Profile of Thomas ClaburnEditor at Large, Enterprise Mobility
Member Since: 11/15/2013
News & Commentary Posts: 4491
Thomas Claburn has been writing about business and technology since 1996, for publications such as New Architect, PC Computing, InformationWeek, Salon, Wired, and Ziff Davis Smart Business. Before that, he worked in film and television, having earned a not particularly useful master's degree in film production. He wrote the original treatment for 3DO's Killing Time, a short story that appeared in On Spec, and the screenplay for an independent film called The Hanged Man, which he would later direct. He's the author of a science fiction novel, Reflecting Fires, and a sadly neglected blog, Lot 49. His iPhone game, Blocfall, is available through the iTunes App Store. His wife is a talented jazz singer; he does not sing, which is for the best.
Articles by Thomas Claburn
posted in June 2013
They're highly anticipated, heavily hyped and possibly wonderful, at least until the reviews arrive.
MIT researchers have found a way to track motion, even through walls, using Wi-Fi signals.
For Google, Apple, Microsoft and a growing number of companies, supporting social issues like gay marriage strengthens employee relations, recruiting and overall business success.
Ads consume 23% of the energy used by ad-supported Windows Phone apps, says study.
With support for WebRTC and Asm.js, Firefox 22 offers developers the framework to create compelling new Web applications.
App Engine apps gain another alternative to Google infrastructure while developers gain a Cloud Playground for code experiments.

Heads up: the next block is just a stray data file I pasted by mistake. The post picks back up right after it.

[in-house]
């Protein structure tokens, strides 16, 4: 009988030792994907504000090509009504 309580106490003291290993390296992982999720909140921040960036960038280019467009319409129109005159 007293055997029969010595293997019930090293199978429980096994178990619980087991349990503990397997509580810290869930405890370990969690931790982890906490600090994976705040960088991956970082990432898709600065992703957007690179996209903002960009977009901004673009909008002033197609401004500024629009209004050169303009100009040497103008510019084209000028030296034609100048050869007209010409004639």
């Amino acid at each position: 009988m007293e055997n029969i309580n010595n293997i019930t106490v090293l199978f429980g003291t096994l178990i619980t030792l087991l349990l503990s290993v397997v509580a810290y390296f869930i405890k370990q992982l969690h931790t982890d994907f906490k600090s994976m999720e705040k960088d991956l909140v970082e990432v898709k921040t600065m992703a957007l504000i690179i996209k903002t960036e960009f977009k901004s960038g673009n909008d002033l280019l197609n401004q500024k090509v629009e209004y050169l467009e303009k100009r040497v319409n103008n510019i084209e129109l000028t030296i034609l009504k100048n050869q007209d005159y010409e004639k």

Through "dynamic remarketing" -- creating targeted ads based on customers' browsing activities -- Google says it can help merchants sell more.
Google reportedly is testing Google Mine, a Google+ offshoot that lets you share info about your real-world objects. Sounds more like a gold mine for Google.
To outdo Twitter's Vine, Facebook's Instagram offers 15-second recordings.
Angry customers give Microsoft an earful and get some satisfaction for it.
Under fire from law enforcement officials, Google insists it has been making progress in its effort to deny advertising to rogue pharmacies.
After two years of slow sales, Chromebooks are beginning to catch on.
Google's latest experiment, Project Loon, uses high-altitude balloons to bring Internet access to undeveloped areas.
Despite its dominance in the mobile market, Google soon could face serious competition from Facebook.
Google says Chrome Frame is no longer necessary now that most people are using modern browsers.
Mobile device theft is being called an epidemic. Apple tweaks iOS 7; device makers and law enforcement also team on anti-theft technology.
With iOS 7, Apple wants to shore up doubts about its ability to innovate in design. Take a closer look.
As a company built largely on the latent labor in Web links, Google sees value in contributed traffic reporting.
Amid Apple's two operating system updates, new hardware and new services, these pieces of news from WWDC 2013 stand out.
At WWDC, Apple shows off its design prowess with a radical makeover for iOS 7 and a forthcoming tube-shaped desktop Mac Pro.
As Apple WWDC 2013 kicks off, InformationWeek's Tom Claburn updates the key news from the event. Join us as the keynote begins at 1 p.m. EST.
By helping emerging gaming studios find an audience, Amazon is buying itself goodwill in the developer community.
Software update lets users take higher quality pictures and dictate photo and video captions.
New interface supports app creation on a variety of platforms -- the Web, mobile or desktop -- for assorted business purposes, such as store location and product tracking.
Apple's myopic focus on its own software platforms will ultimately limit its ability to compete. It's time for the company to lower the walls surrounding iOS and OS X.
Obama administration issues executive orders and proposes
legislative changes designed to protect companies from abusive patent claims.
Android developers now have an easy way to create a backend server using Google App Engine.
Reported licensing agreements with major music companies set the stage for Apple to challenge Google, Rdio and Spotify.